Entrepreneur and author Sam Davidson told students at the 2016 MTSU Nonprofit & Social Innovation Student Summit that to do what they love without going broke, they needed to identify where their passions, talents and societal needs intersect.
“What is that thing that you believe deeply?” he asked those gathered inside the Student Union Ballroom as part of the third annual event, hosted by the Department of Management in the Jones College of Business and the Department of Communication Studies and Organizational Communication in the College of Liberal Arts.
Southern Living magazine named Davidson one of 2015’s “50 People Who Are Changing the South” for co-creating Batch, a subscription service to deliver Southern-made, city-themed artisan goods nationwide.
In just two years, he led Batch as CEO to cross the $1 million annual revenue threshold. He also co-founded the company “Cool People Care,” which sold apparel to support nonprofits.
The Nashville native is also author of the books “Simplify Your Life, 50 Things Your Life Doesn’t Need” and “New Day Revolution.” His messages focus on entrepreneurship, leadership, service, innovation and how you can have a better impact through each. (Learn more at http://samdavidson.net.)
Davidson told students that he’s heard so many stories over the years about people who started something based on a passion, “something that they want to live for … and they don’t want to relegate that passion to nights and weekends.”
He spent the next hour offering students tips on how to properly identify their own passions, honestly assess their talents and strategically embrace a need in the world that those passions and talents can address.
“When you can show somebody something, they’ll pay for it,” he said.
MTSU senior Travis Elliott, a business administration major from Clarksville, Tennessee, said Davidson’s insights helped him understand “how I could change the world based on my passions, my talents … and the needs of the world.”
Elliott, who graduates in May, is passionate about Christian ministry work. Among his goals is to use his business training to own a hotel that takes in the homeless and turn his passion for cooking into a ministry “to feed the world.”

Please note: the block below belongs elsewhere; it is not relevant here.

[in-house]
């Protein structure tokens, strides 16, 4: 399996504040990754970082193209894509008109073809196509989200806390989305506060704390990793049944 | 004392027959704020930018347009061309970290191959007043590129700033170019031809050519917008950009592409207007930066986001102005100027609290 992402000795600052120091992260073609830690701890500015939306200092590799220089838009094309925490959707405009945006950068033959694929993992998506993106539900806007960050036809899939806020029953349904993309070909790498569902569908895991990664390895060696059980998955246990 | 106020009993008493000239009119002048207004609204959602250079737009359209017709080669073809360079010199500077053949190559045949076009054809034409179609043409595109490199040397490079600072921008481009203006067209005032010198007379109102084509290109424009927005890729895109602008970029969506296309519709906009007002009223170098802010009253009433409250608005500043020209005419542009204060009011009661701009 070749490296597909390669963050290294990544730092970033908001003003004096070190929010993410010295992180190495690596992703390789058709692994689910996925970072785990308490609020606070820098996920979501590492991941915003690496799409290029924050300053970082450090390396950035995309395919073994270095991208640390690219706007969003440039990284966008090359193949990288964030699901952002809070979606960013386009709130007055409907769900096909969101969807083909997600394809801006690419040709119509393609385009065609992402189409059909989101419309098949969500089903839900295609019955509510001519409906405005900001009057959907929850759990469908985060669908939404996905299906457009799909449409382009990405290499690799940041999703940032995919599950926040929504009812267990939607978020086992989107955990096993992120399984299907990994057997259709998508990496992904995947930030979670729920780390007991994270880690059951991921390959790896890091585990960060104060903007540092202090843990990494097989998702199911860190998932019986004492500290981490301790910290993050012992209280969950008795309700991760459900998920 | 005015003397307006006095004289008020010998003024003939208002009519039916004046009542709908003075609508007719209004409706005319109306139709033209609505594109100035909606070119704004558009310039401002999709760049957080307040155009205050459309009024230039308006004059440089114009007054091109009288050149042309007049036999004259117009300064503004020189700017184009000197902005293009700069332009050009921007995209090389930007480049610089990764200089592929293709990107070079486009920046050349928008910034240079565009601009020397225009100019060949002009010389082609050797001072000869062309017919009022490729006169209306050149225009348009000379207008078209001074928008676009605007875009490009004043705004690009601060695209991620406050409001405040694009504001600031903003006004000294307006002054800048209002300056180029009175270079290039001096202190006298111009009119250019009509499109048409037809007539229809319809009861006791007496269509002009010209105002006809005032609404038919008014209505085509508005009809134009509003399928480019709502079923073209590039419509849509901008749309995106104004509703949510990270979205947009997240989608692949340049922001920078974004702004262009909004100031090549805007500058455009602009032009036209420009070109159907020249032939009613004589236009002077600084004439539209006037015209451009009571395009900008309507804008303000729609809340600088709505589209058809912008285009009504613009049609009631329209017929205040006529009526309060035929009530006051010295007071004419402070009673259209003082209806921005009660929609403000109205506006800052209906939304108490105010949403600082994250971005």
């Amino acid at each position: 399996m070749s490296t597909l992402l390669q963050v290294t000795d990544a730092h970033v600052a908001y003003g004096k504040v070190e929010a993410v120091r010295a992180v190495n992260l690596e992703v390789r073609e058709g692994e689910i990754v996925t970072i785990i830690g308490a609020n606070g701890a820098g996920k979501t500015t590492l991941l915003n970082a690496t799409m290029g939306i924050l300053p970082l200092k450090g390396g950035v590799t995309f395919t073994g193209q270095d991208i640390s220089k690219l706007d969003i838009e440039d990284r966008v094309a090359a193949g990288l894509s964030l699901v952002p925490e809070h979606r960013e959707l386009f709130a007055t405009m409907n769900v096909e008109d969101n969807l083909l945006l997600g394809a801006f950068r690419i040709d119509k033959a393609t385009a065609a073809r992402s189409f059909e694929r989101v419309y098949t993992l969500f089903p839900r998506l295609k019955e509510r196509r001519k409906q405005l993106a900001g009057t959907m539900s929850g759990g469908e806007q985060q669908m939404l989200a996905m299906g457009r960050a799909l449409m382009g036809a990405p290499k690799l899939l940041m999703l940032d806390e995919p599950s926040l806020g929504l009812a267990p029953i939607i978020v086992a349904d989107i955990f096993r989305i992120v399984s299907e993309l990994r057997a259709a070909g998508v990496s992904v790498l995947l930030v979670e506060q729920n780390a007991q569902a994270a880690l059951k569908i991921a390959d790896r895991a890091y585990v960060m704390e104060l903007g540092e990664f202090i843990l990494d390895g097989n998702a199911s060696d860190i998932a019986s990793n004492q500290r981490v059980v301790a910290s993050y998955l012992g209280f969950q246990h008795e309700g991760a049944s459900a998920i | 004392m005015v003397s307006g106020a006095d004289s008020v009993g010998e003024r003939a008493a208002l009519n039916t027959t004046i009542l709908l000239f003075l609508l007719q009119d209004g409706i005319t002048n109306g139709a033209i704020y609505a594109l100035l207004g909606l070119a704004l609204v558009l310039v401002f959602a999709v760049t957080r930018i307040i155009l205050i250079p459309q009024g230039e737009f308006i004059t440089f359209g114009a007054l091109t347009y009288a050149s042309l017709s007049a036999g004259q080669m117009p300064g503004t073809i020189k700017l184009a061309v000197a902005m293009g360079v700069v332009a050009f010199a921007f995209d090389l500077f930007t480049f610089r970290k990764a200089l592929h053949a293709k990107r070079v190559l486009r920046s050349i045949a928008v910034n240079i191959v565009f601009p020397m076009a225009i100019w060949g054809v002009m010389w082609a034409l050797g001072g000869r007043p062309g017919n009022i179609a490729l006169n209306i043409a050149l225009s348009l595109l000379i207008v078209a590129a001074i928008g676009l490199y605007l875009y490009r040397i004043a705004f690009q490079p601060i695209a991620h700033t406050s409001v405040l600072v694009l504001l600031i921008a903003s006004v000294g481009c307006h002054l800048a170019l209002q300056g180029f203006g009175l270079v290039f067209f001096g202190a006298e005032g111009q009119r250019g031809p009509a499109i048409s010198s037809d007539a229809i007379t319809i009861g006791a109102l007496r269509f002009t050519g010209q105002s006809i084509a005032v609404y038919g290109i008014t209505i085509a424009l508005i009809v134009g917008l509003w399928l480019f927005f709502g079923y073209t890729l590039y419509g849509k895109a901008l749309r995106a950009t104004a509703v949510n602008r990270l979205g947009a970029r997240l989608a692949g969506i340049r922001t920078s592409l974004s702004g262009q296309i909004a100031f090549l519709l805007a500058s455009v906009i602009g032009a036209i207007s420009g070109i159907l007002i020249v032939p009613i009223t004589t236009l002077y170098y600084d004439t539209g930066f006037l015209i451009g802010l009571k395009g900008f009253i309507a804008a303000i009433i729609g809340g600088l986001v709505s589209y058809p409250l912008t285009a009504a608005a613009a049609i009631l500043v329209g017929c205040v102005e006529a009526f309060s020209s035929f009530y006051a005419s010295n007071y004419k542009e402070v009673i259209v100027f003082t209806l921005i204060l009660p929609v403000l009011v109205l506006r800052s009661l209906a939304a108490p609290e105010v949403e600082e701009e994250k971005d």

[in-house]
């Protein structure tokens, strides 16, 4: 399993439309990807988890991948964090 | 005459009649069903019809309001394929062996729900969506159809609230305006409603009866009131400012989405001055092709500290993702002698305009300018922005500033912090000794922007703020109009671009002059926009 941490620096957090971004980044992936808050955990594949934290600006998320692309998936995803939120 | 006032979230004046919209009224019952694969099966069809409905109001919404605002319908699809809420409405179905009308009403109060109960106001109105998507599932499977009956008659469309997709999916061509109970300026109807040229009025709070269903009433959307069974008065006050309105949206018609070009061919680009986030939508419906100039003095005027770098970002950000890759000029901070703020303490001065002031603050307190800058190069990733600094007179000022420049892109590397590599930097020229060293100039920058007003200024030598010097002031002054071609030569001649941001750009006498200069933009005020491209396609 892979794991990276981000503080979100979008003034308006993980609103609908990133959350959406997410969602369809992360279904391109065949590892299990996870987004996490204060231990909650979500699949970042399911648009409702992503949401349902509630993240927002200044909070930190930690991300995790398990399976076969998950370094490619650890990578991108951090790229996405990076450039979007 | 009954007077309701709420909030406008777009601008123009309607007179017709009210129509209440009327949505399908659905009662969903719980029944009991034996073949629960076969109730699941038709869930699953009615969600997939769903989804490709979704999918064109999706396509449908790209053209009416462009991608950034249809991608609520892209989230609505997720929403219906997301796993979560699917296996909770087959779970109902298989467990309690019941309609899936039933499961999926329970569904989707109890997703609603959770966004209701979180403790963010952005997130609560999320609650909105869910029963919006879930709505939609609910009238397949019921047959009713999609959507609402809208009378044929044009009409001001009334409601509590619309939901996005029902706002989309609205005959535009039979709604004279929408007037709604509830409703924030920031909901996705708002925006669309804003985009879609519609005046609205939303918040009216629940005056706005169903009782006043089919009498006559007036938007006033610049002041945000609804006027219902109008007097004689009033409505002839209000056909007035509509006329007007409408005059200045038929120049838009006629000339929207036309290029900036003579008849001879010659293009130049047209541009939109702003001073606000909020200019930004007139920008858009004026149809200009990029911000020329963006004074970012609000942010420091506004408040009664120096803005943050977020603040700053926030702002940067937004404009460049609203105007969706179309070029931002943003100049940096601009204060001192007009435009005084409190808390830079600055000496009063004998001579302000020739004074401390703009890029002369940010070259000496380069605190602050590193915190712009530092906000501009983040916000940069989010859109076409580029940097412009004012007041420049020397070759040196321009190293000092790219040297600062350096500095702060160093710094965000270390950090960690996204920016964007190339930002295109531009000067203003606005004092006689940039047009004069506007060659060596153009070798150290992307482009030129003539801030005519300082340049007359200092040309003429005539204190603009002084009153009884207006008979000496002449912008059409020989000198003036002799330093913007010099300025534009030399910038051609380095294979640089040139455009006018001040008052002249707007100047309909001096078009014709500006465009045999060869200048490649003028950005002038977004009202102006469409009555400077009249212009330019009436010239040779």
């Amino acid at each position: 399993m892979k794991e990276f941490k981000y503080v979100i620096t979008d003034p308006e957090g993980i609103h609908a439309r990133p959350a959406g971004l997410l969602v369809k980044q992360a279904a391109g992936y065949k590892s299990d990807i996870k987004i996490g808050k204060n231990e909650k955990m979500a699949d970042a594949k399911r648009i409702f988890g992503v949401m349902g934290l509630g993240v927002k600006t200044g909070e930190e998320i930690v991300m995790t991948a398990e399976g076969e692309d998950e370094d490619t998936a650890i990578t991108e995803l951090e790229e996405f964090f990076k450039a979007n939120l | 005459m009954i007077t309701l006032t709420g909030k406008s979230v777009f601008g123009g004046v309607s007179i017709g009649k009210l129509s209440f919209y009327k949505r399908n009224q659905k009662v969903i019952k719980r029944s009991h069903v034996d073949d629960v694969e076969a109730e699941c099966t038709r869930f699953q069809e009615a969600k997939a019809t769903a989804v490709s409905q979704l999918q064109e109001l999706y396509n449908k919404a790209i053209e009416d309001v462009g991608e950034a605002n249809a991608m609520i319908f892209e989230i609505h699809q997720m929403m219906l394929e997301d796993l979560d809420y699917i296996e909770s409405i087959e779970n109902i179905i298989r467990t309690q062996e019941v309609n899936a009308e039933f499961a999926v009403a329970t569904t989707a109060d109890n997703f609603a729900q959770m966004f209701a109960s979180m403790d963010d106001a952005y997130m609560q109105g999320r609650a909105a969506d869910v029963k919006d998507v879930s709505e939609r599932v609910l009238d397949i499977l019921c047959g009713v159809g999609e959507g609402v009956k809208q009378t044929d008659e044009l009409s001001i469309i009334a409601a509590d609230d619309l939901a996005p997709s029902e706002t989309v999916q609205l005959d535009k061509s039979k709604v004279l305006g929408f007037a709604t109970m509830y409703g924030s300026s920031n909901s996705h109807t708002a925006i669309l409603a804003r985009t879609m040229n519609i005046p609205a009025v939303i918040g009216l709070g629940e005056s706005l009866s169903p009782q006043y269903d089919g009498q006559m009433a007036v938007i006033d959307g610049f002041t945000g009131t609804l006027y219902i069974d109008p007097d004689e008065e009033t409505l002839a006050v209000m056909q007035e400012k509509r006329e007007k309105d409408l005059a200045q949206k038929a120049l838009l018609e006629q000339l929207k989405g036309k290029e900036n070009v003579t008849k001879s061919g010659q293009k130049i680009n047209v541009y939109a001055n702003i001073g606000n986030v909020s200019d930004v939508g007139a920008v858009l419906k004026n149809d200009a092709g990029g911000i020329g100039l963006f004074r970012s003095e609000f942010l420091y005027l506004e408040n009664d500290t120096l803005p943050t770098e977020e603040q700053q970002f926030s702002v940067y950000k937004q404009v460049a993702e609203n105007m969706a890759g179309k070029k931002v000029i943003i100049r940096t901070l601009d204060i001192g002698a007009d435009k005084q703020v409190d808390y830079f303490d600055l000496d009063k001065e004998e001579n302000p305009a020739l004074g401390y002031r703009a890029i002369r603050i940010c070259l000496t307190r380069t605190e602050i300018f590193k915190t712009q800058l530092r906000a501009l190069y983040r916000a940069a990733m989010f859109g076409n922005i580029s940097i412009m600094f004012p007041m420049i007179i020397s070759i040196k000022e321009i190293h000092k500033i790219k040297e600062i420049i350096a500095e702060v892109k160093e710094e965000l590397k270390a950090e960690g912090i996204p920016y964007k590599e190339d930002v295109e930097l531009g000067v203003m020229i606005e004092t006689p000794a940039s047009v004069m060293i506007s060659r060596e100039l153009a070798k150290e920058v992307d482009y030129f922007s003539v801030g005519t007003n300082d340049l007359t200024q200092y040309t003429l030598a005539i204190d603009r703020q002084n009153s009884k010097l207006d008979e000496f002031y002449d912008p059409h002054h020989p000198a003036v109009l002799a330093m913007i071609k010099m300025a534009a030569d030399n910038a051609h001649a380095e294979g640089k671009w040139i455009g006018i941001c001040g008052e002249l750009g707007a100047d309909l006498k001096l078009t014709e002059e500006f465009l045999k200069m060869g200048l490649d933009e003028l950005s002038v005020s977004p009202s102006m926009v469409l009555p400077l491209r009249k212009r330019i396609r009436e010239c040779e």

Such inspiration was among the goals for the summit, said Dr. Leigh Anne Clark, a summit organizer and associate professor of management in the Jennings A. Jones College of Business. The college now offers a Master of Science in Management with a nonprofit management concentration as well as a minor in not-for-profit management.
“One of our goals with the conference is to be a catalyst for students, that it either really inspires them or gives them a connection, a skill or a thought that leads them further down their path,” Clark said.
“This is important to all students, because when you’re building your resume, you want to show that you’re more than just a good student. You want to show your interests elsewhere.”
Over the past two years, the summit has drawn a cross-disciplinary mix of more than 400 student participants. For students who are interested in pursuing careers in the nonprofit arena, the summit gives them a great opportunity to network, gain a deeper understanding of the nonprofits and perhaps secure an internship through a volunteer/internship fair that attracted more than 40 local nonprofits this year.
A session on “Working Across Borders” featured representatives from three nonprofits that do work overseas — James Threadgill from Team Rubicon USA, Dave Rogers from Hope for Justice, and Lindsay Moore from Project C.U.R.E.
The week of events was made possible with primary support from the Jennings and Rebecca Jones Foundation in addition to support from funding from the sponsoring departments.
For more information, contact Clark at firstname.lastname@example.org.
— Jimmy Hart (email@example.com)